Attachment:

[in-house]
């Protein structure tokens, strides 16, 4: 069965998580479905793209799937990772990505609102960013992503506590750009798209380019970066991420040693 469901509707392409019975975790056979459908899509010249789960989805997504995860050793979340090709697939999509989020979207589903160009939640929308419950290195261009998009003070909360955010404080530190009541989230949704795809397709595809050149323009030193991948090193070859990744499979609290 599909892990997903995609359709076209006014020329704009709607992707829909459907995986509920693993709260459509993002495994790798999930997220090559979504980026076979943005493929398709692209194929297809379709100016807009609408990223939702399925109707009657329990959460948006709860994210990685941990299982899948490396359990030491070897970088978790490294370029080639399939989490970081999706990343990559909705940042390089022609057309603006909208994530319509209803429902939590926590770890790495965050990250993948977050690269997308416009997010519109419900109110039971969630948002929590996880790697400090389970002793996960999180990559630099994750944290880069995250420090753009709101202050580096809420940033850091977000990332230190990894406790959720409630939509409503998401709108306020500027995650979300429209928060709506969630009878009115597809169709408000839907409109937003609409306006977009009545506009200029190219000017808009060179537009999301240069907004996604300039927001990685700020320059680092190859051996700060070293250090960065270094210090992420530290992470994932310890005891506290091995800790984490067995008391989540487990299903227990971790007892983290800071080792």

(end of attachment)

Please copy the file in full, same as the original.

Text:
[in-house]
């Protein structure tokens, strides 16, 4: 069965998580479905793209799937990772990505609102960013992503506590750009798209380019970066991420040693 469901509707392409019975975790056979459908899509010249789960989805997504995860050793979340090709697939999509989020979207589903160009939640929308419950290195261009998009003070909360955010404080530190009541989230949704795809397709595809050149323009030193991948090193070859990744499979609290 599909892990997903995609359709076209006014020329704009709607992707829909459907995986509920693993709260459509993002495994790798999930997220090559979504980026076979943005493929398709692209194929297809379709100016807009609408990223939702399925109707009657329990959460948006709860994210990685941990299982899948490396359990030491070897970088978790490294370029080639399939989490970081999706990343990559909705940042390089022609057309603006909208994530319509209803429902939590926590770890790495965050990250993948977050690269997308416009997010519109419900109110039971969630948002929590996880790697400090389970002793996960999180990559630099994750944290880069995250420090753009709101202050580096809420940033850091977000990332230190990894406790959720409630939509409503998401709108306020500027995650979300429209928060709506969630009878009115597809169709408000839907409109937003609409306006977009009545506009200029190219000017808009060179537009999301240069907004996604300039927001990685700020320059680092190859051996700060070293250090960065270094210090992420530290992470994932310890005891506290091995800790984490067995008391989540487990299903227990971790007892983290800071080792």